There are no really precise and good parameters that could be used to evaluate the quality of care in hospitals, which submit the data to the EACTS Congenital Database or similar databases. The databases don’t contain detailed information about patients’ health. Let’s quickly review possible QoC parameters.
- Intermittent Positive Pressure Ventilation (IPPV) time: Mechanical ventilation is used to ensure that the patient gets the oxygen even when too weak to breathe on her/his own. The better treatment, the sooner the patient is able to manage without the mechanical ventilation. However, some hospitals tend to ventilate patients longer than other hospitals, even if patients are doing good.
- Length of Stay (LOS): The better treatment, the sooner the patient is able to leave the hospital. However, some hospitals tend to keep patients longer regardless to the treatment results.
- Mortality is a very coarse parameter, as it only distinguishes dead and alive cases, but unlike IPPV and LOS, it’s not affected by hospitals’ organization and habits.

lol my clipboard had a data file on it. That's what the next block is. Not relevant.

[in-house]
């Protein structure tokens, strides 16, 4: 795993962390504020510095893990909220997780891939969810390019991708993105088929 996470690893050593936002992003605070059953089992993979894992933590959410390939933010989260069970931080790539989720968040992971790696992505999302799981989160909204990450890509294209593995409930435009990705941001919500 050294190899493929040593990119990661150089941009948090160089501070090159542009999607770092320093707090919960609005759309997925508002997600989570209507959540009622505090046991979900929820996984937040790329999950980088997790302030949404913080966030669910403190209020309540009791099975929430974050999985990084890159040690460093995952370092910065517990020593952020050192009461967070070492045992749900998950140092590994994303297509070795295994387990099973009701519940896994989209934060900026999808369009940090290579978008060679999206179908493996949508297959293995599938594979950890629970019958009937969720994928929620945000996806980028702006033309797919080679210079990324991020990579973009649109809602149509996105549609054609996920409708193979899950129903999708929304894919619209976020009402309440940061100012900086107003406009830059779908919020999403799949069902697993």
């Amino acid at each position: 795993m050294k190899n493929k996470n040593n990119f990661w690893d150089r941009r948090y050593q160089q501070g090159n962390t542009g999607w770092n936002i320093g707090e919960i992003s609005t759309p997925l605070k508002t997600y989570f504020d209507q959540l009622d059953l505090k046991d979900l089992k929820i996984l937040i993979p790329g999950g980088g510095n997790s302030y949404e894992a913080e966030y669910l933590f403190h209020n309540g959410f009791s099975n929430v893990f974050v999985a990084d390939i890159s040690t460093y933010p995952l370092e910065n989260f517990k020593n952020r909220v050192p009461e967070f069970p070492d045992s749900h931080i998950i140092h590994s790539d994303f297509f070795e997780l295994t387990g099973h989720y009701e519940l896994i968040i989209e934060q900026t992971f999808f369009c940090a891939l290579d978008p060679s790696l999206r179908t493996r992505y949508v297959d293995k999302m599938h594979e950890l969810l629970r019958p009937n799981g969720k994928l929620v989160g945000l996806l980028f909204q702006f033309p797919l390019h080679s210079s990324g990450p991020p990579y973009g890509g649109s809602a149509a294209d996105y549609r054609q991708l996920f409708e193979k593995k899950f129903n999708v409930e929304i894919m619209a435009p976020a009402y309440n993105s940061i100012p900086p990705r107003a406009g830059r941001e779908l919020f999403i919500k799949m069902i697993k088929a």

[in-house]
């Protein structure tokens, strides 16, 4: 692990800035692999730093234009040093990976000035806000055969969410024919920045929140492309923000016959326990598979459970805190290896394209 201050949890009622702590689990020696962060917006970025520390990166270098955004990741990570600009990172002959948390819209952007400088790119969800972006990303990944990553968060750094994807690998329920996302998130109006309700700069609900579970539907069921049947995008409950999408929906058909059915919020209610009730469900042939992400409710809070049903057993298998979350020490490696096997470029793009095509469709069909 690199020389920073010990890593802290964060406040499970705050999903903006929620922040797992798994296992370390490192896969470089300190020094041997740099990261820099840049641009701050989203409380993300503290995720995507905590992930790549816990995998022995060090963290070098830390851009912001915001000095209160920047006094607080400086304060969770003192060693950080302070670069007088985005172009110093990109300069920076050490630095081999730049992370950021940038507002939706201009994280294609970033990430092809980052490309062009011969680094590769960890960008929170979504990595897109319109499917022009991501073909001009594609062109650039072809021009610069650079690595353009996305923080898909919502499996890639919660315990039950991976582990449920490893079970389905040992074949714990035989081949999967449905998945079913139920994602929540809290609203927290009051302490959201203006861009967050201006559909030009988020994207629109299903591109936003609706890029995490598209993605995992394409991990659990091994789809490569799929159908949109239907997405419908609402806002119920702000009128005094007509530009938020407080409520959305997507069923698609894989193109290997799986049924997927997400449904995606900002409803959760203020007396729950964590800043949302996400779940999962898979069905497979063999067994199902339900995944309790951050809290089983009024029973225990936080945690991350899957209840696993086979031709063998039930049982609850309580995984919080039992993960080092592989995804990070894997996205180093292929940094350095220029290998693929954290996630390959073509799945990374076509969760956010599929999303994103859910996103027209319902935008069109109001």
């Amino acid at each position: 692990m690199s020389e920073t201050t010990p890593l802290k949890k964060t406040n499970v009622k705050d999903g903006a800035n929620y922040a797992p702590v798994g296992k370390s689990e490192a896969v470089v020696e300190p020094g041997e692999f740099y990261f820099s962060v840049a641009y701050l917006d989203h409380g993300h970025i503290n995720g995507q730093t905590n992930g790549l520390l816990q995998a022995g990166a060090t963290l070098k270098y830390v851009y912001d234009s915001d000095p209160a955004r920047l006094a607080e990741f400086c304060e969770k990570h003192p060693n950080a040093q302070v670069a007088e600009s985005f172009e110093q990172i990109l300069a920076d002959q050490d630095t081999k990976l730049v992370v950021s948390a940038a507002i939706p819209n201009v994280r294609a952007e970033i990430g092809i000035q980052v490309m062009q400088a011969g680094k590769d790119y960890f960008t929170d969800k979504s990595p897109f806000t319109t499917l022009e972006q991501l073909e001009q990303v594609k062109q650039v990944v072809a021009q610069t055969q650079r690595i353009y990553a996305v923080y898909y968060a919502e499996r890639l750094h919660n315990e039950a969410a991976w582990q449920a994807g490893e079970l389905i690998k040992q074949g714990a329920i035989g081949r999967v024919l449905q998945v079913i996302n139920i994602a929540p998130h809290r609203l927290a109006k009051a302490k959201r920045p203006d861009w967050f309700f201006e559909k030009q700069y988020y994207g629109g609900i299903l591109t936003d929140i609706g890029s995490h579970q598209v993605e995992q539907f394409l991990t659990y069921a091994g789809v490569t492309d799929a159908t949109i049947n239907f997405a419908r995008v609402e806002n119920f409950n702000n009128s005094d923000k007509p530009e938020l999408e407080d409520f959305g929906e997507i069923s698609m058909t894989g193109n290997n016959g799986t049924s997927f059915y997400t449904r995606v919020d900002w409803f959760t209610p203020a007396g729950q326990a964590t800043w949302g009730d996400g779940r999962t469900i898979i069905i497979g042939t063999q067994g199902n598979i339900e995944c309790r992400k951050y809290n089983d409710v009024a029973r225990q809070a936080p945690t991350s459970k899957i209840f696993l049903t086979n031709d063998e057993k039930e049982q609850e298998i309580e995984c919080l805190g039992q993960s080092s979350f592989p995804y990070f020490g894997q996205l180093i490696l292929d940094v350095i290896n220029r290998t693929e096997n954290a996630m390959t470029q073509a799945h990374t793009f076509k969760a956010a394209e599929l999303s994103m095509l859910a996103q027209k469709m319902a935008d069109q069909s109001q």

Of those three, the mortality is the best available quality of care estimator. Unfortunately, it’s tricky to define it. William Williams writes:
The mortality rate after operation (or any other event) is 100%, and only the timing of death is variable.
There are proposals to define a 30-day mortality or hospital mortality. Williams however states that the mortality rate is still high up to one year after surgery.
Unfortunately, there’s no follow-up data in the database. It’s only the present/absent date of death in the patient data, so there’s not enough information to perform the survival analysis.
So far, the 1-year after surgery mortality seems to be the best choice.